The first gastric bypass procedure was performed 50-years ago in 1967 and for many experts remains the “gold standard” surgical weight loss procedure. There is no doubt that in expert hands and with careful long-term support, the gastric bypass is a safe and extremely effective procedure.
There are very many versions of the gastric bypass – also known as ‘Roux-en-Y gastric bypass’ – but in principle they all do much the same thing.
There are two parts to the procedure. First, a small stomach pouch – about the size of a walnut – is created by dividing the top of the stomach from the remaining body of the stomach. This is achieved using a special instrument that cuts and staples at the same time.
Next, the first portion of the small intestine (bowel) is divided, and the bottom end of the divided small intestine is brought up and connected to the newly created small stomach pouch. The procedure is completed by connecting the top portion of the divided small intestine to the small intestine further down so that the stomach acids and digestive juices from the bypassed stomach and first portion of small intestine will eventually mix with the food.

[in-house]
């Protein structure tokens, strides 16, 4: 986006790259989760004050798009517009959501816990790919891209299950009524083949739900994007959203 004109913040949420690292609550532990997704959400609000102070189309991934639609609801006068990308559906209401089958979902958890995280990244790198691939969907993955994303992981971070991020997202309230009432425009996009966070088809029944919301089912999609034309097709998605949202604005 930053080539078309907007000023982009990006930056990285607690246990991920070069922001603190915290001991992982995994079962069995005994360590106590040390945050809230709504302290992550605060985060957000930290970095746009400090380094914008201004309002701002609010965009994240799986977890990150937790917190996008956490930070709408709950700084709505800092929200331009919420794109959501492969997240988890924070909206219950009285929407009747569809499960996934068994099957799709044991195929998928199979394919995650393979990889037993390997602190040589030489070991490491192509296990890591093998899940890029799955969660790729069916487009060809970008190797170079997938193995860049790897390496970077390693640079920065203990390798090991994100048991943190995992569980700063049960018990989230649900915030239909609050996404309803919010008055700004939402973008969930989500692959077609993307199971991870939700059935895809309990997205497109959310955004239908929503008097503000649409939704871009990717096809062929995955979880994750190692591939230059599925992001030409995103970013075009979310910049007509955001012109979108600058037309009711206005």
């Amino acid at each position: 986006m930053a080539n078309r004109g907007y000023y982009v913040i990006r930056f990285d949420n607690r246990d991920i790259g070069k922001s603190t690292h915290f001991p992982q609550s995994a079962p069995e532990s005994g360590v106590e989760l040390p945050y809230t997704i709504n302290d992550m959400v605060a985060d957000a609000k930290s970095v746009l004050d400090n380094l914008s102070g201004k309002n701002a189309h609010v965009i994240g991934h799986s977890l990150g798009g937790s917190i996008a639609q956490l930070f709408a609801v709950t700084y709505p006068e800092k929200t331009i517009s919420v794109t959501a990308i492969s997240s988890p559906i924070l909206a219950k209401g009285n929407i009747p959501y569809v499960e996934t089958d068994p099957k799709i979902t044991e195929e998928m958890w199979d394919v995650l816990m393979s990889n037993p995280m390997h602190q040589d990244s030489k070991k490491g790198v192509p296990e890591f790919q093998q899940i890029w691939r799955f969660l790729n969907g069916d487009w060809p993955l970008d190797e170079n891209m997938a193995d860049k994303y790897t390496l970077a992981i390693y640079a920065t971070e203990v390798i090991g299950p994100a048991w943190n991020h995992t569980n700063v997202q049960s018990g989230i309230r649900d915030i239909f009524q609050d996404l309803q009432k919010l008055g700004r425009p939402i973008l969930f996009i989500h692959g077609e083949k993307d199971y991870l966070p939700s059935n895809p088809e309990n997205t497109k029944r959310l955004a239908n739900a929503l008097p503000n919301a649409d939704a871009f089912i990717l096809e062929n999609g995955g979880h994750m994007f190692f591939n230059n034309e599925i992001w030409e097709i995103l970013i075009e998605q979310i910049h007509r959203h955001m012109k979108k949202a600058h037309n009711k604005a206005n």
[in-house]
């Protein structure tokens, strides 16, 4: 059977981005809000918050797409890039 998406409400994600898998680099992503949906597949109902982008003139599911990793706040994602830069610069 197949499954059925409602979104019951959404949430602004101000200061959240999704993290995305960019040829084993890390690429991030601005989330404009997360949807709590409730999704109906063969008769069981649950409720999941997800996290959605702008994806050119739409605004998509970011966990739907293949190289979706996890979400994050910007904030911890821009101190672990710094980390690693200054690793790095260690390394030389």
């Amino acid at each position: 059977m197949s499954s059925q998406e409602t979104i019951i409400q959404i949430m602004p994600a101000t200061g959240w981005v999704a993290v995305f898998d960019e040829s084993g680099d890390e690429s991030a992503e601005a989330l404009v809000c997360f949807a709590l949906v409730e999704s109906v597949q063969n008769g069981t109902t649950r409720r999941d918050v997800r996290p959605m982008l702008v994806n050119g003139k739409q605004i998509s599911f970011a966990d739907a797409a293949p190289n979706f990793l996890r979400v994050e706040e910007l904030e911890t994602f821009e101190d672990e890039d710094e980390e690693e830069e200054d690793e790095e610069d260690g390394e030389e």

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It was originally thought that the gastric bypass procedure produced weight loss mainly through malabsorption – i.e. calories from food and drink could not be absorbed across the bypassed section of small bowel. This is not the case.
The gastric bypass does not result in significant calorie malabsorption but works by three other mechanisms.
First the very small pouch restricts the amount of food that can be eaten at any one time, which means fewer calories consumed.
Secondly – and most importantly – re-routing of the food stream and bypassing a segment of small bowel, results in major changes in a variety of appetite hormones, including ghrelin. The net effect of these changes is a dramatic suppression of appetite.
Finally, patients undergoing gastric bypass report significant changes in food preferences, with a reduced interest in sweets, high fat foods and alcoholic drinks.
The average excess weight loss after a gastric bypass is around 70%. In other words, if you were 100lbs overweight before surgery you can expect to lose around 70lbs. As with the sleeve gastrectomy there is a tendency towards weight re-gain over time, but even at 10-years most patients will keep at least 50% of their excess weight off. Furthermore, weight loss with the gastric bypass seems to be greater and more durable than with either the gastric band or the sleeve gastrectomy.
Gastric bypass has the strongest effect on high blood pressure, high cholesterol levels and other obesity-associated health problems.